• + 1
 What CAD program is used for most of the Fox products? I saw that you mentioned Pro/E, but that can't be the only one? My company, SolidBox sells workstations for CAD users and we're all avid mountain bikers, so I'd be interested to hear about the design workflow Fox maintains.
  • + 1
 We use Pro/E throughout FOX.
  • + 1
 I have read that the old(2013) an new 2014 CTD remote options are not combinable due to different wire pull. So is there no way to use the new float X CTD rear shock with the original float 34 fork delivered on my Canyon Strive 9.0 AL race from 2012, using the same remote lever? Would I have to install a new damping unit in the fork?
  • + 1
 2013 and 2014 forks and shocks use the same cable pull. Your 2013 remote will work with a 2014 FLOAT X.
  • + 1
 have you guys ever tested a smaller diameter stanchion DH fork? I loved the performance of my 2012 40, but the feel of the wider set larger diameter stanchions made my bike have a heavy, somewhat lethargic feel in the front end, which made me switch back to a Boxxer. Thanks.
  • + 1
 We're sticking with 40mm, but you might be happy to hear that the new 2014 crowns have been redesigned to give you more "lock-to-lock" clearance on some frames as the lower crown pinch bolts were moved to the front.
  • + 1
 Cool I did have clearance issues with my frame using a zero stack headset, thanks for the reply!
  • + 1
 Hi Guys, got a few questions for you, but let me start by complementing you on the Fox 40 Float... I have just upgraded from a 2010 Boxxer World Cup and the improvement is incredible - I am blown away by the performance of the fork! It seems to offer more small bump sensitivity AND better small bump compliance, I'm not even sure how this is possible, but you've done it!!

I will open with the most important question:
1. Skids or Wheelies?

2. Where is the best place to find the service intervals on my 40 float? How much of the servicing should I do myself (and instructions for the basic servicing) and how much should be done by the UK Fox Service Centre?

3. I am a big fan of Juice Lubes' Fork Juice (click here for more info) to reduce stiction and keep the fork running nice and smooth. Obviously this isn't a substitute for regular servicing, but do you have any views or recommendations on using it? (or a similar "stanchion specific" lubricant)

Thanks!
  • + 1
 1. Well.... according to IMBA's April Fools post (which is worth a read btw), they say wheelie. "Manual, Wheelie or Nose Wheelie to Reduce Impact. One wheel has 50 percent less impact on the trail surface than two.” (devnew.imba.com/news/muddy-trails-april-1)
2. The service intervals are posted here: www.ridefox.com/service.php?m=bike&ref=servicehome
3. We don't recommend any external lube on stanchions. With regular cleaning, you should be good to go.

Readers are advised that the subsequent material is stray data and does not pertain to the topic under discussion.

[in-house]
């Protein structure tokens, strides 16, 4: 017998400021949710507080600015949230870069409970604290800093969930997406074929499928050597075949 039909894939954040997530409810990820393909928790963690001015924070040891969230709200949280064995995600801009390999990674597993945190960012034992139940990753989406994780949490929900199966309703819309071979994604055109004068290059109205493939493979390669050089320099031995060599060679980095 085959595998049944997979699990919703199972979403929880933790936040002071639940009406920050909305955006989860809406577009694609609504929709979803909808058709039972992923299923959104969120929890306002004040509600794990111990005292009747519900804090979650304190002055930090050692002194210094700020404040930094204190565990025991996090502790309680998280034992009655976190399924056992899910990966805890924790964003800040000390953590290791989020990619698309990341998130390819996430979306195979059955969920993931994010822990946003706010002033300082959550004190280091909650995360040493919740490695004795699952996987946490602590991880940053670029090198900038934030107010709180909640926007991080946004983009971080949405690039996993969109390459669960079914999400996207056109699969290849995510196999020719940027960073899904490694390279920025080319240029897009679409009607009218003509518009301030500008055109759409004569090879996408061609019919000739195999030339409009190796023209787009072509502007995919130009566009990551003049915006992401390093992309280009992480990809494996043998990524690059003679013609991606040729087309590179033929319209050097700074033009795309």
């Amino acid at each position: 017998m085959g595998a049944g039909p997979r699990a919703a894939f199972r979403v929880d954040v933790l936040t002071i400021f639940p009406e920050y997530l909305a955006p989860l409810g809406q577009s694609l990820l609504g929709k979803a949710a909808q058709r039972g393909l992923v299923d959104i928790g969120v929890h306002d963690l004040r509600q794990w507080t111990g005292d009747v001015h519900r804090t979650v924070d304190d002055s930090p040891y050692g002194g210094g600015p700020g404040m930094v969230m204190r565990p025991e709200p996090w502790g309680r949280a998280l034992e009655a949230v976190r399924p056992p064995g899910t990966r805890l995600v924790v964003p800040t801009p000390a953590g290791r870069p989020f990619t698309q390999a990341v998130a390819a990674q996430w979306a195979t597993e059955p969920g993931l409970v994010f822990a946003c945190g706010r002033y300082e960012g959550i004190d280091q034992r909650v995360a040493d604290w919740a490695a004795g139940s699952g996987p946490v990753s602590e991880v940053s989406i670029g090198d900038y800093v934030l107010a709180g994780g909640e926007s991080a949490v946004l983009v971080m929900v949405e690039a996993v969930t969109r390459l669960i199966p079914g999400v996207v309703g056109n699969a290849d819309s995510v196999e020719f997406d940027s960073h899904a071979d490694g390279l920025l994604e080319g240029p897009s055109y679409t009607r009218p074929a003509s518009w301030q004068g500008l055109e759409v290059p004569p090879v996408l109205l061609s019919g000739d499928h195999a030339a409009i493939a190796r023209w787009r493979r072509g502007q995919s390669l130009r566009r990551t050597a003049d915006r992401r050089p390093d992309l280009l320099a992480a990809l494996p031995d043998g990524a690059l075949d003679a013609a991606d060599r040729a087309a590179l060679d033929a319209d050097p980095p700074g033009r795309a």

• + 1
 fox
when i first became brave enough to tackle my own suspension servicing, i owned a RS Totem solo air. Sram had made some absolutely swell videos to help the DIY guy get wet (oily in this case) and hammer out his own work. i have seen the videos you have made for tuning and such, why not for the people out there getting into doing their own work? as it was said before, qualified shop tech's have ruined parts for some. i was confident enough to do my own work on my rc2 fit 40 and all was fine, but for some a quick vid can save many many head aches.
  • + 2
 Hi primodevil01, We agree 100% and have a plan to release product specific videos and set up videos in the ear future.
  • + 1
 that's fantastic, i hope to see you include a video on servicing the FIT cartridge. thanks for the quality parts and service!
  • + 1
 I've been searching high and low as to what the correct shock tunes for my bike should be and come up with bugger all. Can you help me out and tell me what the ideal tune values should be (Velocity, Rebound, Boost Valve)?

My bike is an 2009 Stumpjumper FSR. The shock is a 2012 RP23 with Adaptive Logic and Kashima (it's high volume, but would I be better with a low volume can?). I weight about 170lbs with gear and I mainly do trail/all mountain riding.

Thanks for any help you can give me guys!
  • + 1
 I just bought a 2014 Van 36 and I love how smooth it is, but it's making a knocking noise from the spring side when I ride it through anything bumpy. I put in the green spring, coated it with slick honey, took out the oil from the spring side and refilled it with 40cc of 10wt. Is this noise normal and something I'm just going to have to live with or is it supposed to be silent? Any tips on quieting it up would be appreciated. Thanks!
  • + 1
 I'm pretty sure it's the coil hitting the inner stanchions but this is the first coil fork I've owned. If I tap firmly on the spring side on the lowers it makes the same noise. Any ideas?
  • + 1
 Did your NEW Green spring have the "heat-shrink" tubing on it? The "heat-shrink" tubing quiets the spring and should be 1.5" from the topcap end of the spring. The "heat-shrink" tubing can be directly purchased from FOX. 1(800)Fox-Shox
  • + 1
 Yes it does, it's all the way at the top. I'll move it down and see how it goes. Any thanks for the reply!